Category Archives: Criminal Record Searches

Search for state and federal criminal records including arrests, mugshots, felonies, misdemeanors, indictments, convictions and more.

Reverse Searches: Background Them By Old Contact Info

Ever Google a common name like “Jason Smith” to find there’s thousands of them?  Or suppose you want to learn more about Carol Jones, the hot vendor who moved into the office next door?  Google lists over 100 millions hits for her.

So which one is the pretty blond without a wedding ring?  And is she really single?  Or does the wedding ring vanish, but only when she’s selling to her mostly male customers?

There are many reasons to do a background check.  For example: If Carol is single, just knowing what she does for fun could put you miles ahead of the competition.  Imagine her surprise when she hears you talk about her one true passion.  Which of course is to see the Special Olympics Unicycle Ukulele relay race. (Now I don’t recommend you lie.  But if you truly have similar interests, you’ll feel a lot bolder when you talk to her!)

So how can you find out this info?  And do it quickly without false leads?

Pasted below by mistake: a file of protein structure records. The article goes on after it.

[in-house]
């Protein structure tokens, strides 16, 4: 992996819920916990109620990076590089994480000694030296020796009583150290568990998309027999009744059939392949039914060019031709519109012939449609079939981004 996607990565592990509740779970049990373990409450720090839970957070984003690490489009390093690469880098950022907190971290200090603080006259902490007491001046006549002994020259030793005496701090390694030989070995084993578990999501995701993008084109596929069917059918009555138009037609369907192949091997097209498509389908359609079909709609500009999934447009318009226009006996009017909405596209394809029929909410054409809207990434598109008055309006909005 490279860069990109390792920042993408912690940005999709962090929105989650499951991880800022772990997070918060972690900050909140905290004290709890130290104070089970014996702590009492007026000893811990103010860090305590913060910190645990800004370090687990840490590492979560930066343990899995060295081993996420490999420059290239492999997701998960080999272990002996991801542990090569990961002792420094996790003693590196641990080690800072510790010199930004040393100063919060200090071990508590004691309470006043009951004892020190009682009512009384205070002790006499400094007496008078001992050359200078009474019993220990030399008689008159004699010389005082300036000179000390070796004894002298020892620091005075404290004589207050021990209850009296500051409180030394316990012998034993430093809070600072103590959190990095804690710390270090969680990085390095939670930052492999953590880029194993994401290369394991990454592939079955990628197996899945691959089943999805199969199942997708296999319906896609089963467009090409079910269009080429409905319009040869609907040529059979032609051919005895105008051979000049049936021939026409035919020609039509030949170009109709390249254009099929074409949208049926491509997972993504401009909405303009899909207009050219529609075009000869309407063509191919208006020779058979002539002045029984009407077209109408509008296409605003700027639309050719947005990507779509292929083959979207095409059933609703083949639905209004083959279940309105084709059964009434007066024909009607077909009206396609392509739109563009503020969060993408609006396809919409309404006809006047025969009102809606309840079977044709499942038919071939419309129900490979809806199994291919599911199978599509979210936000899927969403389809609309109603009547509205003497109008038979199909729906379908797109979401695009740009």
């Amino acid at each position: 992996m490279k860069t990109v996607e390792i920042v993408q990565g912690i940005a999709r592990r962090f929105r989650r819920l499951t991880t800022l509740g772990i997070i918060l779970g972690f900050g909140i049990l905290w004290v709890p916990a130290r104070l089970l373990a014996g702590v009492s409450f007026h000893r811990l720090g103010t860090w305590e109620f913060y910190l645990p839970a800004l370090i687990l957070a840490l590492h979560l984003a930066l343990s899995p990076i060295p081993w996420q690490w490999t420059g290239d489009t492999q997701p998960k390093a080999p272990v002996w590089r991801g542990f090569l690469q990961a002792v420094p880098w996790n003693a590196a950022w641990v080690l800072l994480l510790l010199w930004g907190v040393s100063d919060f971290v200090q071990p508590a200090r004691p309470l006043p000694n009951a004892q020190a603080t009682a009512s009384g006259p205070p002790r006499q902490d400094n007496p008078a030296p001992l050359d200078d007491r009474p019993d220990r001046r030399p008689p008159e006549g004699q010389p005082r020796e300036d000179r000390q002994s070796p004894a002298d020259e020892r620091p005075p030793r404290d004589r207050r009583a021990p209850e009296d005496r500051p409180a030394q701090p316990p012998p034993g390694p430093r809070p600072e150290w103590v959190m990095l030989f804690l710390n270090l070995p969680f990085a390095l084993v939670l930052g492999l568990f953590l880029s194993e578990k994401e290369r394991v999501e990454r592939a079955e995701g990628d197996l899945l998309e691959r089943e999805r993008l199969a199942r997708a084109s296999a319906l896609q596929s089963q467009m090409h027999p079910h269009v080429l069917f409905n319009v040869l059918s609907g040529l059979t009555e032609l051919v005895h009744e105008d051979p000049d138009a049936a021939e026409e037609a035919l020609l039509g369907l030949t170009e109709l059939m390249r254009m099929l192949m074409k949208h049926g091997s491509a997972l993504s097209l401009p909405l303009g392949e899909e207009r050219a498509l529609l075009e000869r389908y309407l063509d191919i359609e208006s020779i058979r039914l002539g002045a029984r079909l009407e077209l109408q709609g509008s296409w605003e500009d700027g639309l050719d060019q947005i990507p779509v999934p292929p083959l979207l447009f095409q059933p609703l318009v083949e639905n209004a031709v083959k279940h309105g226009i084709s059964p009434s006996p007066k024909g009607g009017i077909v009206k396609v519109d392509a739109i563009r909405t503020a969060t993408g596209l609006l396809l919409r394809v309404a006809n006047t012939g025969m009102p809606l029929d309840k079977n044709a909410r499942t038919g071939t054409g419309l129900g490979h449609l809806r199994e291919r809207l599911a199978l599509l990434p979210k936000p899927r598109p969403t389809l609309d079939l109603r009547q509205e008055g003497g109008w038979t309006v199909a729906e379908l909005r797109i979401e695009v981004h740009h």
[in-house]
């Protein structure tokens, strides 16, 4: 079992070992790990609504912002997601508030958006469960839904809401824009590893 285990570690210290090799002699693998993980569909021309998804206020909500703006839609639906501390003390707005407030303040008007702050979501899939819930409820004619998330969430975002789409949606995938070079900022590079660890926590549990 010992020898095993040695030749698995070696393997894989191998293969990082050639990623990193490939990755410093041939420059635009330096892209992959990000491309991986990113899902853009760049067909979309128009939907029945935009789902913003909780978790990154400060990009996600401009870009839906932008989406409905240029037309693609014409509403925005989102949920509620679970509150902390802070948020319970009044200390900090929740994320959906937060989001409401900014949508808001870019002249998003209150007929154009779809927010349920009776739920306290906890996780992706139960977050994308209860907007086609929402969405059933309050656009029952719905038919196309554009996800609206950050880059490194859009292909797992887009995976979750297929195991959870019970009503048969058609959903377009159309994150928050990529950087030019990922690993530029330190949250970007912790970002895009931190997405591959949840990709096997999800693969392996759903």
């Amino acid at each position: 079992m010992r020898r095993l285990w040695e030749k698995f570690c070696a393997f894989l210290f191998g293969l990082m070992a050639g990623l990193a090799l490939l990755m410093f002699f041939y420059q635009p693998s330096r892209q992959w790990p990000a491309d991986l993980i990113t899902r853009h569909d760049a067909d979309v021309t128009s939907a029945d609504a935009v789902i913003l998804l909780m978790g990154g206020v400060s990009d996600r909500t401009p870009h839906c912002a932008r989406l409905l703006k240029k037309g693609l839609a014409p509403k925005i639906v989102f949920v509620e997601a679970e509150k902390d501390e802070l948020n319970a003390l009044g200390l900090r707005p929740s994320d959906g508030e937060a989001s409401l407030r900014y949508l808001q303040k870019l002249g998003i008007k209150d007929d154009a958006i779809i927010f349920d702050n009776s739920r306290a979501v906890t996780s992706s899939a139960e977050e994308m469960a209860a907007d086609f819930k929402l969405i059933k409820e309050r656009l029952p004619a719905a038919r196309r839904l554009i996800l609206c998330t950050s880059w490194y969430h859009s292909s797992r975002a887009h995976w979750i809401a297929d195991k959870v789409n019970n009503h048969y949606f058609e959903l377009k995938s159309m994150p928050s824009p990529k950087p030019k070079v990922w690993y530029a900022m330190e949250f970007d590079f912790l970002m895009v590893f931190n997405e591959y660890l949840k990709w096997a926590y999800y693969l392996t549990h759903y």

By the way, this blog is a short add on to People With Common Names-How To Background Them and to the blog  Age, Relatives & Middle Name: The First Stop In Any Background Check.  In those blogs, I spoke about finding people by their unique identifiers, such as their age and middle name.  But  I assumed you only had their first and last name to work with.

Sometimes you have more.  For example: you could have their old or current email address, an old or current cell # or a prior home address. You might even have an old user name of theirs from when you met them on  Obviously you waste nothing by plugging this into Google.  For more on that see Google Like A Pro (Quick Tips & Tricks).

But even before Google, you’ve got a powerful tool you may not have thought of.  Through reverse lookups, you can cut to the chase and find your exact Carol Jones in an instant.

Reverse Lookups (Searching By Contact Info)
When Googling  for common names, you know from my other blogs that it’s best to have at least a middle initial or maybe even a state where they once lived.  From there you sift through all your hits.  Usually you will find your target.  Usually.

But with reverse lookups or Reverse Searches, you can shortcut this process.   Key is finding the right FREE websites where you can plug in whatever piece of information you got.  The best of these instantly give you more information than what you started with.  They don’t take forever to load; and they don’t string you along.  Key is that they hone in on your subject, not someone else with the same name.